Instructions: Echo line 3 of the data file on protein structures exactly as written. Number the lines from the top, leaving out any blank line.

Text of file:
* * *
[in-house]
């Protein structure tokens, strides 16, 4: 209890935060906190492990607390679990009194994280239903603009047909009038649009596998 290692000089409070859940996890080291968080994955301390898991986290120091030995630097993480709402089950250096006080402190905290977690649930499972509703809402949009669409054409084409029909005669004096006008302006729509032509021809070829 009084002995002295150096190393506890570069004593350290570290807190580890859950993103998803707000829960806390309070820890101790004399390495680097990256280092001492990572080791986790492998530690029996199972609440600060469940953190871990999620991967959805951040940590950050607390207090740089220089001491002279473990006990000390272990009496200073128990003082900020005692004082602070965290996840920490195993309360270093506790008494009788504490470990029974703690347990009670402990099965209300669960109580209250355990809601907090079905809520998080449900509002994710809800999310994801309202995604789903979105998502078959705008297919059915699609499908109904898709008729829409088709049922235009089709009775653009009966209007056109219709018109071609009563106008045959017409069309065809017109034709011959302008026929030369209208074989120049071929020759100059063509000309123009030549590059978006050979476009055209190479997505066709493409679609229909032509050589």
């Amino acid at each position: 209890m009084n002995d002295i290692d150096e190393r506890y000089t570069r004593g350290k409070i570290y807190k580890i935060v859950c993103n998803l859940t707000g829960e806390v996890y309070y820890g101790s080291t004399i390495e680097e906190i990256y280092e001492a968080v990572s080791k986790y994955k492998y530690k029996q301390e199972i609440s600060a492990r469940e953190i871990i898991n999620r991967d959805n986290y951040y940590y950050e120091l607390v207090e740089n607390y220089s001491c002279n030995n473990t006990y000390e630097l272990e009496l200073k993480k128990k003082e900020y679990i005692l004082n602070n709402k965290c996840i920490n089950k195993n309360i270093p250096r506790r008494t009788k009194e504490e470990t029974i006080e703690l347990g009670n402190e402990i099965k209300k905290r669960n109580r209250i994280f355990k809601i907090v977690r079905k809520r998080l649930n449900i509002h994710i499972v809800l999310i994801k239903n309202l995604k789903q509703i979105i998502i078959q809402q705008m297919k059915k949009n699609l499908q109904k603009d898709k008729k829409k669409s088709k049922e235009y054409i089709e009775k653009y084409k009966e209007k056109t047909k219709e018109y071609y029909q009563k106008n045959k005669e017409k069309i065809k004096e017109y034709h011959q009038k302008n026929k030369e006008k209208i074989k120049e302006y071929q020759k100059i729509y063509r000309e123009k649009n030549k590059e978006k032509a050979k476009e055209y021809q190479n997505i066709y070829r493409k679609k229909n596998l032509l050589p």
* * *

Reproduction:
């Amino acid at each position: 209890m009084n002995d002295i290692d150096e190393r506890y000089t570069r004593g350290k409070i570290y807190k580890i935060v859950c993103n998803l859940t707000g829960e806390v996890y309070y820890g101790s080291t004399i390495e680097e906190i990256y280092e001492a968080v990572s080791k986790y994955k492998y530690k029996q301390e199972i609440s600060a492990r469940e953190i871990i898991n999620r991967d959805n986290y951040y940590y950050e120091l607390v207090e740089n607390y220089s001491c002279n030995n473990t006990y000390e630097l272990e009496l200073k993480k128990k003082e900020y679990i005692l004082n602070n709402k965290c996840i920490n089950k195993n309360i270093p250096r506790r008494t009788k009194e504490e470990t029974i006080e703690l347990g009670n402190e402990i099965k209300k905290r669960n109580r209250i994280f355990k809601i907090v977690r079905k809520r998080l649930n449900i509002h994710i499972v809800l999310i994801k239903n309202l995604k789903q509703i979105i998502i078959q809402q705008m297919k059915k949009n699609l499908q109904k603009d898709k008729k829409k669409s088709k049922e235009y054409i089709e009775k653009y084409k009966e209007k056109t047909k219709e018109y071609y029909q009563k106008n045959k005669e017409k069309i065809k004096e017109y034709h011959q009038k302008n026929k030369e006008k209208i074989k120049e302006y071929q020759k100059i729509y063509r000309e123009k649009n030549k590059e978006k032509a050979k476009e055209y021809q190479n997505i066709y070829r493409k679609k229909n596998l032509l050589p």